If your child isn’t getting enough sleep at night, they can become fatigued and irritable during the day. They may have problems paying attention, learning new information and behaving appropriately. Sleep problems can also affect a child’s growth, blood sugar and immune system.
What Is a Sleep Disorder?
It is estimated that up to 50 percent of children experience sleep problems. Sleep disorders are characterized by a child having trouble falling or staying asleep at night. Common symptoms of a sleep disorder include:
- Difficulty falling asleep
- Waking up frequently
- Tossing and turning
- Noisy breathing
- Pauses in breathing during sleep
- Gasping/snorting during sleep
- Waking up screaming
- Sleep walking
- Restless legs
- Wetting the bed
- Falling asleep in class
- Weight problems
Types of Sleep Disorders
The exact symptoms of your child’s sleep disorder will vary depending on what type of sleep disorder they suffer from. Some of the most common sleep disorders are…
- Sleep apnea. Obstructive sleep apnea occurs when soft tissue in the throat blocks the upper airway, causing snoring and pauses in breathing. Central sleep apnea when the brain stops signaling a child to breathe, sometimes for as long as a full minute.
- Insomnia. This condition means your child has trouble falling or staying asleep, or wakes up too early.
- Delayed phase sleep syndrome. This chronic disorder occurs when children, especially teens, go to bed much later than normal and have difficulty waking up.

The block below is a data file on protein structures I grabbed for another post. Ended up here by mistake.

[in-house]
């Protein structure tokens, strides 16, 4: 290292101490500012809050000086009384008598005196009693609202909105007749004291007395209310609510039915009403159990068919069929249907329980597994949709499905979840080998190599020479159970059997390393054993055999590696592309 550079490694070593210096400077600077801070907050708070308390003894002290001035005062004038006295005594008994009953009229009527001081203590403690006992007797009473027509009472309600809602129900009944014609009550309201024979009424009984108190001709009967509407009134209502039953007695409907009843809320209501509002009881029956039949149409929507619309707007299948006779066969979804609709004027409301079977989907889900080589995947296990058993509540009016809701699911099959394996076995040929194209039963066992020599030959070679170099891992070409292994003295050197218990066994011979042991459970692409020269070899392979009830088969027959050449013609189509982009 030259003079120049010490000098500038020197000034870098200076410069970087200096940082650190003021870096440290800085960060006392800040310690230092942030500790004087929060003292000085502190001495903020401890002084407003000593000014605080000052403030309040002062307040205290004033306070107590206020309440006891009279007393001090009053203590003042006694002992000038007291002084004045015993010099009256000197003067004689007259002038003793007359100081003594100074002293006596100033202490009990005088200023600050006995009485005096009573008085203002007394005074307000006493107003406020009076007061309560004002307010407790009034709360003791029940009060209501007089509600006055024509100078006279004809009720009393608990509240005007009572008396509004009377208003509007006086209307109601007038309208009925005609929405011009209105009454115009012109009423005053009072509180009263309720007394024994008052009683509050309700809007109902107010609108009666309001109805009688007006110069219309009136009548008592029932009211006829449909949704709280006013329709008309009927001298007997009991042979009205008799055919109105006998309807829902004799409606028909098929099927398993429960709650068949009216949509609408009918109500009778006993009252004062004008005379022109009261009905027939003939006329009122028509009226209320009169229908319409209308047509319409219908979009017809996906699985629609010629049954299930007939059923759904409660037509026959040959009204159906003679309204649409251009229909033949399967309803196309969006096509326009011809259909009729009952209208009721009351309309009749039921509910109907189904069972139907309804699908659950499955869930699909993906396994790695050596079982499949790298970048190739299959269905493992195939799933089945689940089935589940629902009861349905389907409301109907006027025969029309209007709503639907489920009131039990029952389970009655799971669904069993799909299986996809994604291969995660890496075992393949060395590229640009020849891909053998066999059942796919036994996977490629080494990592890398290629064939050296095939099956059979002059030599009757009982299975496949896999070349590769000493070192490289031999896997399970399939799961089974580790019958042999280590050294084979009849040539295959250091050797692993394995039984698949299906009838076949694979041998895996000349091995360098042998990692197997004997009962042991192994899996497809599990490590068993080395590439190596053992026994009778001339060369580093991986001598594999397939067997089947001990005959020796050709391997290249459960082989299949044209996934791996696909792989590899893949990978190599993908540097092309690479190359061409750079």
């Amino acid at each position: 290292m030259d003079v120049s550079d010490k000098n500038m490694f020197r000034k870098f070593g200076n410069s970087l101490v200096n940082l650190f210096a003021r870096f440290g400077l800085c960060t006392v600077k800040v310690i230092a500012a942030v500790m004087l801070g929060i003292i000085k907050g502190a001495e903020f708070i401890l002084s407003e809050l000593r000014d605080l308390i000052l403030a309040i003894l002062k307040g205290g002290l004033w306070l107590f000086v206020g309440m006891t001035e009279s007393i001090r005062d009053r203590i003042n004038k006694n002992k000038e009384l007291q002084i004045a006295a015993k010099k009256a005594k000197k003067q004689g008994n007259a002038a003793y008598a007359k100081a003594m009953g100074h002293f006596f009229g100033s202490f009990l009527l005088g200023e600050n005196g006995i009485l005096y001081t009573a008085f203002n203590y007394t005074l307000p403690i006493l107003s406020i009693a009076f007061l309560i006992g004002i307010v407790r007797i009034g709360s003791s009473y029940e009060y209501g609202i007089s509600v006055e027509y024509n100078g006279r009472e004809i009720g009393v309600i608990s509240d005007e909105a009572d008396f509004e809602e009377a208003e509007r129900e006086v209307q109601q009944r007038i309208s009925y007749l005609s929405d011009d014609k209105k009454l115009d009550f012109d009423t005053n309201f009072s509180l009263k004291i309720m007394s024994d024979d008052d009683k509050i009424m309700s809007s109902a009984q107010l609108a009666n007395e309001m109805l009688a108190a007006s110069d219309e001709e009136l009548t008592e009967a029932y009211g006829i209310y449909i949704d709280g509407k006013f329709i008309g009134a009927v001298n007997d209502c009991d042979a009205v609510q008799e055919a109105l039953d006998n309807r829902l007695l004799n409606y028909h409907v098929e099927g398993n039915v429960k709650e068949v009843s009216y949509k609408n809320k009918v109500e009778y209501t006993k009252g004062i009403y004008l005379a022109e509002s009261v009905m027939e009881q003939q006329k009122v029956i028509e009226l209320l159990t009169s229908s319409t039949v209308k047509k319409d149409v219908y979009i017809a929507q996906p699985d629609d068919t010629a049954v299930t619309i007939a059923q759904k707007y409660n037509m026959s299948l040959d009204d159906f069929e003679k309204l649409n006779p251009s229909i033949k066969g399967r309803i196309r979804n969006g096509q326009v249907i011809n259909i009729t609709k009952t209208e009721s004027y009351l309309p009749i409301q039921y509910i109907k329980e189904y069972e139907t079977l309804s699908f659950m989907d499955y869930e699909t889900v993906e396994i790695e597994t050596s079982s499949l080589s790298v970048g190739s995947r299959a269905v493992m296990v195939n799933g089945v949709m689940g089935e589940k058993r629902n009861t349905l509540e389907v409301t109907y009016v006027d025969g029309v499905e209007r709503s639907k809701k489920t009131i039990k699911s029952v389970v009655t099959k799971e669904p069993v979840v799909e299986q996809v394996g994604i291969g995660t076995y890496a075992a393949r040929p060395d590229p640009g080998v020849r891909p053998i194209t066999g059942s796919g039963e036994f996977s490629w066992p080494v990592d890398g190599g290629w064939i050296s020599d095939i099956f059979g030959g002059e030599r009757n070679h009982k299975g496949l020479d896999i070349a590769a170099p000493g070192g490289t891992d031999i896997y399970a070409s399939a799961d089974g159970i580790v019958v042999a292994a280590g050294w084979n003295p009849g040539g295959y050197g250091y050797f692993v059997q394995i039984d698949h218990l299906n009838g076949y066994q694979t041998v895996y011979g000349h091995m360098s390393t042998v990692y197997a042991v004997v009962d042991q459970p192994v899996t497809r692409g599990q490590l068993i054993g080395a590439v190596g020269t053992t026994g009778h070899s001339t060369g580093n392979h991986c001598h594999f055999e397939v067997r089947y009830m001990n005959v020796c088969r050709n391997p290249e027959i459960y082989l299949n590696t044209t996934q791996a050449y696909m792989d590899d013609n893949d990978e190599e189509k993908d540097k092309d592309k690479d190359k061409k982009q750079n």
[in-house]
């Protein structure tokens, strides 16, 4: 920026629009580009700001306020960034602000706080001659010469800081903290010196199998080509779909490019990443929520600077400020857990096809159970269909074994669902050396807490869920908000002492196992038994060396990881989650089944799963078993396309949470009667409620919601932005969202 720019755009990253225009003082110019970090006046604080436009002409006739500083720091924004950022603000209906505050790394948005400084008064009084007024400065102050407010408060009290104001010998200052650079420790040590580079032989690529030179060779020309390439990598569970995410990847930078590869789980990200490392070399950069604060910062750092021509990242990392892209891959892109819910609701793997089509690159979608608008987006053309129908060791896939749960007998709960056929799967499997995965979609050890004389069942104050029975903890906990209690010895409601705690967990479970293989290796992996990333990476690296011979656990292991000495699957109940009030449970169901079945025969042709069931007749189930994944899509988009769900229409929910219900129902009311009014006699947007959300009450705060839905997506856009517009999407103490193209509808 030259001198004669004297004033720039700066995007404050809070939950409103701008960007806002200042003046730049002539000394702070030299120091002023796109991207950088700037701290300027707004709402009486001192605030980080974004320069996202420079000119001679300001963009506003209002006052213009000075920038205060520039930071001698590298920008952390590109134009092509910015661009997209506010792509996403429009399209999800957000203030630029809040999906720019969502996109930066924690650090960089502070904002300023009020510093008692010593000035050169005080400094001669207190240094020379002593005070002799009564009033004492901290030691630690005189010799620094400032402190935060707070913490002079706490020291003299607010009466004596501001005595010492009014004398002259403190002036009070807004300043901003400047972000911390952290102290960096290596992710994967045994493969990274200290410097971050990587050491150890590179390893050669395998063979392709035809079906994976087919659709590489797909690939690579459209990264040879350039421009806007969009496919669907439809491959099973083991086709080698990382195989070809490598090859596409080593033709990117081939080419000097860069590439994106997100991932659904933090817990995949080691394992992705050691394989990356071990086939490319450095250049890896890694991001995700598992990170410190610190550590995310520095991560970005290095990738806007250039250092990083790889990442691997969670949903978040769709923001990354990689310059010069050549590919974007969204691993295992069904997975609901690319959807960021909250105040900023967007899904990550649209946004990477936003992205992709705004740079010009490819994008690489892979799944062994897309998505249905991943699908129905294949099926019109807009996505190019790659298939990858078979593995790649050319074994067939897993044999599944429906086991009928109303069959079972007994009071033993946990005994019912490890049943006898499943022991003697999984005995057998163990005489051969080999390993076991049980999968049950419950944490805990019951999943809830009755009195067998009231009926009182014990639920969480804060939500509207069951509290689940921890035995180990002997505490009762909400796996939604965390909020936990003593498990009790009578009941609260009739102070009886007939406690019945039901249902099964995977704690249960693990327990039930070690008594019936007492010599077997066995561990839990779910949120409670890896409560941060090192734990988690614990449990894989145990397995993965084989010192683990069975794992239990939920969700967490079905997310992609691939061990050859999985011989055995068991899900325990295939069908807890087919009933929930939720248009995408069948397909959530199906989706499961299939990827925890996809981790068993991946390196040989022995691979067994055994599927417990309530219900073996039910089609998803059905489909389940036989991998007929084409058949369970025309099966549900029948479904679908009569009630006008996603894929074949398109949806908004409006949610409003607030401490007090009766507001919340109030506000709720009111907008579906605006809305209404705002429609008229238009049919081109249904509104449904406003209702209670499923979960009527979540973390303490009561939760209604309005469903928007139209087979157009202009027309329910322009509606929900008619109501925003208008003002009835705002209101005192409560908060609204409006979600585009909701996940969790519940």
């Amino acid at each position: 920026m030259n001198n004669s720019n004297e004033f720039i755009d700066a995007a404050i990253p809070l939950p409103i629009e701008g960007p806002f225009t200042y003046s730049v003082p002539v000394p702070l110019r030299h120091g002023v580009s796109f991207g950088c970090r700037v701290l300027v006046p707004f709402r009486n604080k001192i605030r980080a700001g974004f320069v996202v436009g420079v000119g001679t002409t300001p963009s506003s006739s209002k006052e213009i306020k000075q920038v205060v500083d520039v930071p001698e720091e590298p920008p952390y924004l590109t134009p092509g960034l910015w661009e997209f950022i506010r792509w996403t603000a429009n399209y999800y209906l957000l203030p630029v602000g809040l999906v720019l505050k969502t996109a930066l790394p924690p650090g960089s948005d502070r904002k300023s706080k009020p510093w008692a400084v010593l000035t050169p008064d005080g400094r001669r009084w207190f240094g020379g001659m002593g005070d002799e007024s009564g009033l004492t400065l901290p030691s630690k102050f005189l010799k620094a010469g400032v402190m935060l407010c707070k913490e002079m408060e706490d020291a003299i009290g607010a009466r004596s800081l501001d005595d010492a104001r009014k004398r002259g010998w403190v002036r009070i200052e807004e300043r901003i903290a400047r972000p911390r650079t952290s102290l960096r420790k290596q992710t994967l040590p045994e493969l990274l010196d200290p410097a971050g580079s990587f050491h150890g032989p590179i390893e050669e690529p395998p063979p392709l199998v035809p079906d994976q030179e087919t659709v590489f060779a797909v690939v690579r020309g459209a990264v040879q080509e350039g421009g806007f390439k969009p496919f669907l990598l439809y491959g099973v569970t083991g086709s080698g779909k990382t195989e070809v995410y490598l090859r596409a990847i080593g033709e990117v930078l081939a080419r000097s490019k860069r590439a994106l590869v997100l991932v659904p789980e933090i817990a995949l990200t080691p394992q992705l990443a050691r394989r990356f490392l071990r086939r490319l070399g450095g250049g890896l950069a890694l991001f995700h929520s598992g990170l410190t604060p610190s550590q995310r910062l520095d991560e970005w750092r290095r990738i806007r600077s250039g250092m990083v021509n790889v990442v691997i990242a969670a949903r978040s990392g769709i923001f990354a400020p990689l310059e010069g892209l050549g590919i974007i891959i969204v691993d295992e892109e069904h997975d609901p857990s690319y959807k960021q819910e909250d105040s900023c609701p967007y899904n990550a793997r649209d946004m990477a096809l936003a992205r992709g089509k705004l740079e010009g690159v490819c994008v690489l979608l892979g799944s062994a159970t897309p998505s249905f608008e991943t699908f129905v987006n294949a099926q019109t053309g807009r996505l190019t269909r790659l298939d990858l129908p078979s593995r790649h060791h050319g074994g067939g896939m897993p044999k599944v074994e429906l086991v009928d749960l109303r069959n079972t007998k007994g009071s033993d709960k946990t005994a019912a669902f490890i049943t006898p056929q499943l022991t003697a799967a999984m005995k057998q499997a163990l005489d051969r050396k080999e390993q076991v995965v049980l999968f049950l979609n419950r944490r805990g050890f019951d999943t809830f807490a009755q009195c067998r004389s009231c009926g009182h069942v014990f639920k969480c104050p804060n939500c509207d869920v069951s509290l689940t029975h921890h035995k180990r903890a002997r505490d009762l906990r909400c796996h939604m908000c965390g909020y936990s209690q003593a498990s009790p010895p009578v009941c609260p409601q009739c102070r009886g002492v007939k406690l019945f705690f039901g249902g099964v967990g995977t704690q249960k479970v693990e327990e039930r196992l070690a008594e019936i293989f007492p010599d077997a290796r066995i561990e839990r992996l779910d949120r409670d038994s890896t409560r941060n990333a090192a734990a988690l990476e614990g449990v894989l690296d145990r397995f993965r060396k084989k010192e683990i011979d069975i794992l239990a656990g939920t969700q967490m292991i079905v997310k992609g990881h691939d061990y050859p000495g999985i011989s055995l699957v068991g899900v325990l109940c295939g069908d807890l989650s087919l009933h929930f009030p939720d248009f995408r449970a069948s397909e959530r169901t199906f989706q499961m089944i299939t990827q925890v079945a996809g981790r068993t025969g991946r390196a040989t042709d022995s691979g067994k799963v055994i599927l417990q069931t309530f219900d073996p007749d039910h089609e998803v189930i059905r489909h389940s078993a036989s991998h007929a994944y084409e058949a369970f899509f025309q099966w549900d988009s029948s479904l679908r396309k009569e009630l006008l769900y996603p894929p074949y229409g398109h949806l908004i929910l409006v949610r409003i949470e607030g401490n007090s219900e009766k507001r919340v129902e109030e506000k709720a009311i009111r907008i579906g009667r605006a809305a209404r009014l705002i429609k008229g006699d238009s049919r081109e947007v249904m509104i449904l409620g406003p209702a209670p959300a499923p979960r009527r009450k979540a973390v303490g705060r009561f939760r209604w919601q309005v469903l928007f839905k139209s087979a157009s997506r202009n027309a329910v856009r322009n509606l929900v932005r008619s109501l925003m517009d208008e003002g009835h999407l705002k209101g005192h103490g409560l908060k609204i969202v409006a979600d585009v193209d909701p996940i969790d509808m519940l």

- Excessive sleepiness. This describes unexplained sleepiness with no other underlying disorder or medical issue.
- Parasomnia. This term describes a set of conditions characterized by abnormal movements during sleep. Subtypes include nightmares, sleep terrors, sleep talking and sleep walking.
- Narcolepsy. This central nervous disorder is caused by the brain being unable to regulate sleeping and waking cycles.
Testing Sleep Disorders
Sleep tests can be performed to help identify what exactly the problems with your child’s sleep are. Common sleep tests are listed below.
- Sleep studies take place overnight in a sleep lab to measure and record quality of sleep. They are typically used to diagnose sleep apnea.
- Electroencephalogram (EEG) testing detects the brain’s electrical activity during sleep and measures sleep stages.
- Multiple sleep latency test is used for unexplained sleepiness and can help diagnose narcolepsy. It does so by measuring brain activity and eye movement during naps.
- Actigraphy involves wearing a watch-like device with a sensor to measure sleep patterns. It can diagnose OSA and insomnia.
- Blood tests can confirm iron deficiencies, which are linked to periodic limb movement and restless leg syndrome.
For more information or to schedule an appointment, call ENT of Georgia today.